|Mary Mayer Kuck|
|Mary Mayer Kuck Death Notice|
My first clue was the newspaper article above that I found in a scrapbook compiled by my 2nd great grandmother which transcribed reads:
Died in Charles City, May 31, 1879, of paralytic convulsions, Mary, wife of John Kuck, aged 42 years, 4 months 23 days.
It mentioned that the deaths of the children were due to disease but not what the disease was. Over the years I have spent lots of time scouring the internet for what it might have been and finally theorized that it was due to diphtheria which caused quite a few deaths in Charles City during that time frame. However diphtheria of that time was recorded as being on fatal 25% of the time and John Kuck had lost 71% of his children. So my theory remained just that even thought I never gave up hope of someday confirming it.It is said, "Afflictions never come singly." On the 14th day of December, 1878, John Kuck lost one child; by the 3d day of January following, four more had been taken, all by the same fatal disease. And now comes the reaper, and takes his companion. The death of the children undoubtedly had much to do with Mrs. Kuck's illness, as it seemed to weigh heavily upon her mind. Mrs. Kuck was a practical Christian, having been a member of the German M.E. Church for 25 years. She has left a devoted husband and two sons, Henry and George. The funeral was held Sunday at 3 P.M. in the M.E. church. It is a singular coincidence that just nineteen years before, on the same day and hour, this couple were married in Galena, Illinois. The funeral was very largely attended, over 75 teams falling into the procession.
|Emma Kuck Death Notice|
Kuck - Saturday, Dec. 21, of diphtheria, Emma R., daughter of Mr. John Kuck, aged 9 years.Scarce a week had passed since the death of their elder daughter, when Mr. and Mrs. Kuck were called upon to suffer the pangs of parting with another of their household treasures. Up to Friday night she was not considered dangerously ill, but then came more alarming symptoms, which resulted in death on Saturday. Her last hours were not painful ones, and when at last the lamp of life went flickering out, those present scarcely knew the moment when "mortality put on immortality." She was buried, Sunday, beside her sister Anna. The sorrowing family have the heartfelt sympathy of all.
|Edward Kuck & Lydia Kuck Death Notice|
It confirmed my diphtheria theory. The second clipping reads:
DiedKuck:-Saturday night, Dec. 28th, Eddie, son of John Kuck, aged 2 1/2 years. Kuck:-Wednesday, Jan 1rst, Lydia, daughter of John Kuck, aged 12 years, 10 months.Four times during the past month has the dark angel spread his pinions over this fated household and borne away one of its loved ones. There are three children left, and two of these are sick, but, we are glad to state, are now considered out of danger. Truly, friend Kuck and his wife have borne their heavy cross. We trust that their trials are now over, and that the other homes of the elty may be free from such a sad visitation.This article made me realize how closely my fate rested in this tragedy. The articled stated that either my 2nd great grandfather George or his brother Henry were also sick with the disease but survived it since two of the three surviving children were sick with diphtheria. The other one was undoubtedly John Kuck Jr. who though the article says was recovering died, two days later on January 3, 1879.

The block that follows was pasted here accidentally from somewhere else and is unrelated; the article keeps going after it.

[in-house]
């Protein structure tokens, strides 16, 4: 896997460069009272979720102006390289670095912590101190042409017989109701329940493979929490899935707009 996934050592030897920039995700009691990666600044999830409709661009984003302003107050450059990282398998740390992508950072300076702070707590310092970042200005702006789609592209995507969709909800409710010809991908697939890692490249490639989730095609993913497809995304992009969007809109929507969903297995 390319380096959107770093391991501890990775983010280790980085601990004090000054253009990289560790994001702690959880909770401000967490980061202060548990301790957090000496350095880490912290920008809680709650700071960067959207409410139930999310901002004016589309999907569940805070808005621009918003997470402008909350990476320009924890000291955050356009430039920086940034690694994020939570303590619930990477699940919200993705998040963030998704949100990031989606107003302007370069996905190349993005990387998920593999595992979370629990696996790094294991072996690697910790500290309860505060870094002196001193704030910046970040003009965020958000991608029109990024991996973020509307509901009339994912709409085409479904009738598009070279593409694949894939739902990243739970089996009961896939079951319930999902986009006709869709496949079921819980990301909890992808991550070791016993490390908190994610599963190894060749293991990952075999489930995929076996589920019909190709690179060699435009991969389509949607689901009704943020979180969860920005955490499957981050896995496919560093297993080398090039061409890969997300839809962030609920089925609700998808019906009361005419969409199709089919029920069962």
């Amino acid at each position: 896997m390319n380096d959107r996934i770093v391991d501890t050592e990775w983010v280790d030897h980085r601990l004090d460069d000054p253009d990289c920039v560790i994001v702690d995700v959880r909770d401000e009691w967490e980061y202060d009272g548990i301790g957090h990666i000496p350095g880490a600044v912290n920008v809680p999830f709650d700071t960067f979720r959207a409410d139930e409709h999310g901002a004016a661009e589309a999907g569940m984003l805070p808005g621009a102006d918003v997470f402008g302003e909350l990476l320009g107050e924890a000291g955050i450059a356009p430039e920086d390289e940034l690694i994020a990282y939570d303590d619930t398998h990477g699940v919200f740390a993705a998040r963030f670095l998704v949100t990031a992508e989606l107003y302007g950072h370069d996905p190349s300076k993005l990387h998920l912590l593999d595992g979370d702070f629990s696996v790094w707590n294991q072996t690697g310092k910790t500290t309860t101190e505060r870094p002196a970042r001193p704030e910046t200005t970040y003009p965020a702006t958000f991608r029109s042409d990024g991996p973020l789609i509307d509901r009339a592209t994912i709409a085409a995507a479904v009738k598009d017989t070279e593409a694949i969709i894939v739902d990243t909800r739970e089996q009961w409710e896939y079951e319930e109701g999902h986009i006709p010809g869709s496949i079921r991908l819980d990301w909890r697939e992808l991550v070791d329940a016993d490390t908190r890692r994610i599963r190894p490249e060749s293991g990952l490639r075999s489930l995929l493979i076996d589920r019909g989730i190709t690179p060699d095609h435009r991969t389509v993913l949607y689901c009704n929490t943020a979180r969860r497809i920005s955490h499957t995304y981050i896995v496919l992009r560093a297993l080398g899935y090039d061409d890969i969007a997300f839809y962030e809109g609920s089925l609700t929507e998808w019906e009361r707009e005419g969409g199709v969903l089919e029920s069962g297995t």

|Mary Mayer Kuck Death Notice|
Died: - In this city, May 31, 1879, of paralytic convulsions, Mary, wife of John Kuck, aged 42 years, 4 months, 28 days.
Since last December the hand of death has been laid heavily on the family of Mr. Kuck. Five beloved children, in quick succession, were followed to the tomb, all taken away by that fatal disease, diphtheria. Two sons Henry and George, are all that are left of that happy band of young hearts. Once more the dark angel has visited the stricken household, and the mother, best beloved of all, is gone forever. Mrs. Kuck had been a member of the German M.E. Church for more than twenty years, and died in full and happy faith of a brighter home beyond the stars. The funeral was held at 3 o'clock, Sunday afternoon, and there was a very large attendance, about eighty teams joining in the procession.While diphtheria is a respiratory tract illness caused by baterial infection of the mucous membranes that is all but non-existant in today's world with modern vaccines, I didn't know much about what paralytic convulsions were in the late 19th century context. I'm not sure I still know but after doing some googling, it might possibly have been a case of tetanus.
In conclusion, I am pretty confident in the diphtheria theory to say it is no longer theory but fact. It answers my questions begun so long ago as to what tragedy befell this family buried together in a cemetery in Charles City. The one avenue of research that I would like to pursue is Mary Mayer Kuck's affiliation with the German M.E. Church. I would like to track down to see if any records exist and if so, what they may offer of Mary's ancestry to perhaps knock down that brick all once and for all.